Futures of Black Radicalism
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- How We Get Free: Black Feminism and the Combahee River Collective
- The Fateful Triangle: Race, Ethnicity, Nation (The W. E. B. Du Bois Lectures)
- Class, Race and Marxism
- Jackson Rising: The Struggle for Economic Democracy and Black Self-Determination in Jackson, Mississippi
- Race and America's Long War
- Black and Blur (consent not to be a single being)
- In the Wake: On Blackness and Being
- Black Marxism: The Making of the Black Radical Tradition
- Critique of Black Reason (a John Hope Franklin Center Book)
- Marx, Capital, and the Madness of Economic Reason
Black rebellion has returned. Dramatic protests have risen up in scores of cities and campuses; there is renewed engagement with the history of Black radical movements and thought. Here, key intellectuals—inspired by the new movements and by the seminal work of the scholar Cedric J. Robinson—recall the powerful tradition of Black radicalism while defining new directions for the activists and thinkers it inspires.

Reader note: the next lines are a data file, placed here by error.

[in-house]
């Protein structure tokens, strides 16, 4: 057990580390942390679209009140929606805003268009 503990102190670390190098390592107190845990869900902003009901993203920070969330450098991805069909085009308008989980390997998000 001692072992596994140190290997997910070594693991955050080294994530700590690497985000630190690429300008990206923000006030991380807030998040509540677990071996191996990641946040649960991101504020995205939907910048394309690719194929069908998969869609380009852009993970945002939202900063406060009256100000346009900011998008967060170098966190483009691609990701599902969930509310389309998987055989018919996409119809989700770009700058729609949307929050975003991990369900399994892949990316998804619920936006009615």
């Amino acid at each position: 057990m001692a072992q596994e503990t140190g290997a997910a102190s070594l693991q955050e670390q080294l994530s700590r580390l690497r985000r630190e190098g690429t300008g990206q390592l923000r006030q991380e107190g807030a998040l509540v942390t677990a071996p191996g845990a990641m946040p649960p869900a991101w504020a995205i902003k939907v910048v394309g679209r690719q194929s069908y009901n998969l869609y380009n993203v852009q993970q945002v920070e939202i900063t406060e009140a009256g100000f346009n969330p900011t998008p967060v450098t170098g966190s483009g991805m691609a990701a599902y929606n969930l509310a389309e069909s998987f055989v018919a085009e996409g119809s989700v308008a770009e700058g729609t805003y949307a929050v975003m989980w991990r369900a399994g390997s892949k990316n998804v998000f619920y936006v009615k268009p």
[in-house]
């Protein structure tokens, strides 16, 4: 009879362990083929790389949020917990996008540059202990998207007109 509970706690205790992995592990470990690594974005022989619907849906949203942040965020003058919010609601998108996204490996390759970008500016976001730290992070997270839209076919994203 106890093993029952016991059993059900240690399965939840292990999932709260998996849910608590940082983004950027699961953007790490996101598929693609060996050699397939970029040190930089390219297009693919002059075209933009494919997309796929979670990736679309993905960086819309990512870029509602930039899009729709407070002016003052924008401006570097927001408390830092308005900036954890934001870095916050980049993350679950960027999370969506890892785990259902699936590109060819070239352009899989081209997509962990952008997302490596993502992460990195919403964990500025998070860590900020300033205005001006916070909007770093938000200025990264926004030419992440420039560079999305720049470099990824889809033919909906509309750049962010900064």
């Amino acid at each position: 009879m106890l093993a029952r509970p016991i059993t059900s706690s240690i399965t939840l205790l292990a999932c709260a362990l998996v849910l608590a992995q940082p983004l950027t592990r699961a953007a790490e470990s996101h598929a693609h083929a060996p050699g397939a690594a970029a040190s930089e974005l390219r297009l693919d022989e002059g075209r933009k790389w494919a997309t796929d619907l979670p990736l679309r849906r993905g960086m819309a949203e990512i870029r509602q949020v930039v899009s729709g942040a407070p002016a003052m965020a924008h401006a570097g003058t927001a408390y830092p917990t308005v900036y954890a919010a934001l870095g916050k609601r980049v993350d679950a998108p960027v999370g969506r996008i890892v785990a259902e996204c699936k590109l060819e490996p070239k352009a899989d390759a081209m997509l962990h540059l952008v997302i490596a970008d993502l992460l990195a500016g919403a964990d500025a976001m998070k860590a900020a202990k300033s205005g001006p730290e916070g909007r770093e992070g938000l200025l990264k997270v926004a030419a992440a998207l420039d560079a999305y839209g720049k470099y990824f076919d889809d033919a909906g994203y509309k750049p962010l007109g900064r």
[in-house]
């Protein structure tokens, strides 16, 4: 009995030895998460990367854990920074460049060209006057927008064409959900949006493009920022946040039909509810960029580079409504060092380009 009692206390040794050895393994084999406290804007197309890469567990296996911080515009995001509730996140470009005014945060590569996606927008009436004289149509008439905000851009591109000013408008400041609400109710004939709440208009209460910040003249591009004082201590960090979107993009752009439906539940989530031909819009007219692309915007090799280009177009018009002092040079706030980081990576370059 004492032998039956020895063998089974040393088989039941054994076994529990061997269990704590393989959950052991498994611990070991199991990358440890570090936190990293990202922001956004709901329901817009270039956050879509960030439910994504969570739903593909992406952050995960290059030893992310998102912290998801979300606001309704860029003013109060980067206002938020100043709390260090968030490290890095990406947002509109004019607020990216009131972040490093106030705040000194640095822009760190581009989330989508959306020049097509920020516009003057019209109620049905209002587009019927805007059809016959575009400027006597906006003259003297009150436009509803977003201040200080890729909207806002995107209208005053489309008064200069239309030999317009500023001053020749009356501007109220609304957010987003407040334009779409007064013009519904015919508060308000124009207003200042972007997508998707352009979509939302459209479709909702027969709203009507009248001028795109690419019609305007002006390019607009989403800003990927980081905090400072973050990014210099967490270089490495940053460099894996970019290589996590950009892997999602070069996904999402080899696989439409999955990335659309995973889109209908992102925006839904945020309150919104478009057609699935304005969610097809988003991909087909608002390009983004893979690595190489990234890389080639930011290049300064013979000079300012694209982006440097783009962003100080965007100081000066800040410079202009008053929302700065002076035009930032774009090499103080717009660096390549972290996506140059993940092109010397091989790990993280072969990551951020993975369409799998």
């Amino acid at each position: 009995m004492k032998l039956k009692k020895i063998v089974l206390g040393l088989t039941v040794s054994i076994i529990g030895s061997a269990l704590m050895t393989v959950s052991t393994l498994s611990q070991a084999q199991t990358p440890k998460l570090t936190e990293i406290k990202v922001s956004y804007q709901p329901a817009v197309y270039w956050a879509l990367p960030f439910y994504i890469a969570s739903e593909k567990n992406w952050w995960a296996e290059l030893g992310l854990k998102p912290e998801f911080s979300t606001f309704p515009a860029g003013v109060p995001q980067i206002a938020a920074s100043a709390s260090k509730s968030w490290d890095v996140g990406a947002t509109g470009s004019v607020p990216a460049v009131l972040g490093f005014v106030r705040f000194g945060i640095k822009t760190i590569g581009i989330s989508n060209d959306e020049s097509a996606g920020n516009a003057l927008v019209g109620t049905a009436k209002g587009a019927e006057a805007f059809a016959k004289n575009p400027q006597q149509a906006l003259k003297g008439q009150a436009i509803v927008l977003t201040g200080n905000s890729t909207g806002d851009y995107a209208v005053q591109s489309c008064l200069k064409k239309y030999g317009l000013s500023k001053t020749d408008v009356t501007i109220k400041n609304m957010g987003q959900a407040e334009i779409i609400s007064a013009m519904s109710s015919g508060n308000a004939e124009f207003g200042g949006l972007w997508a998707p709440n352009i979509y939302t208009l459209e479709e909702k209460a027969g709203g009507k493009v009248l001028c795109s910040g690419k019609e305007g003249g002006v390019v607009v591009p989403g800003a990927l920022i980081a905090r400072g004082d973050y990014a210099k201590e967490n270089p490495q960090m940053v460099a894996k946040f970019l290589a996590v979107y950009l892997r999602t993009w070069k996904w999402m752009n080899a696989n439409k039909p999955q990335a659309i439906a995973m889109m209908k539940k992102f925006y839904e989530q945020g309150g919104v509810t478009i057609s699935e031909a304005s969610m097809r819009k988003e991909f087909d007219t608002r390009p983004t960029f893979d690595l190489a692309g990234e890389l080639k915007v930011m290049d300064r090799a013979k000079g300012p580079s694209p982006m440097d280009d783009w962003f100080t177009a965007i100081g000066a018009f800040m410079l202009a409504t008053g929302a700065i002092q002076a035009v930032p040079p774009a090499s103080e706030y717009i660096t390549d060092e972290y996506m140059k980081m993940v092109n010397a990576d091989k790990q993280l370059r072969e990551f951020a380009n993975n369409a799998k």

In a time when activists in Ferguson, Palestine, Baltimore, and Hong Kong immediately connect across vast distances, this book makes clear that new Black radical politics is thoroughly internationalist and redraws the links between Black resistance and anti-capitalism. Featuring the key voices in this new intellectual wave, this collection outlines one of the most vibrant areas of thought today.
With contributions from Greg Burris, Jordan T. Camp, Angela Davis, Ruth Wilson Gilmore, Avery F. Gordon, Stefano Harney, Christina Heatherton, Robin D.G. Kelley, George Lipsitz, Fred Moten, Paul Ortiz, Steven Osuna, Kwame M. Phillips, Shana L. Redmond, Cedric J. Robinson, Elizabeth P. Robinson, Nikhil Pal Singh, Damien M. Sojoyner, Darryl C. Thomas, and Françoise Vergès.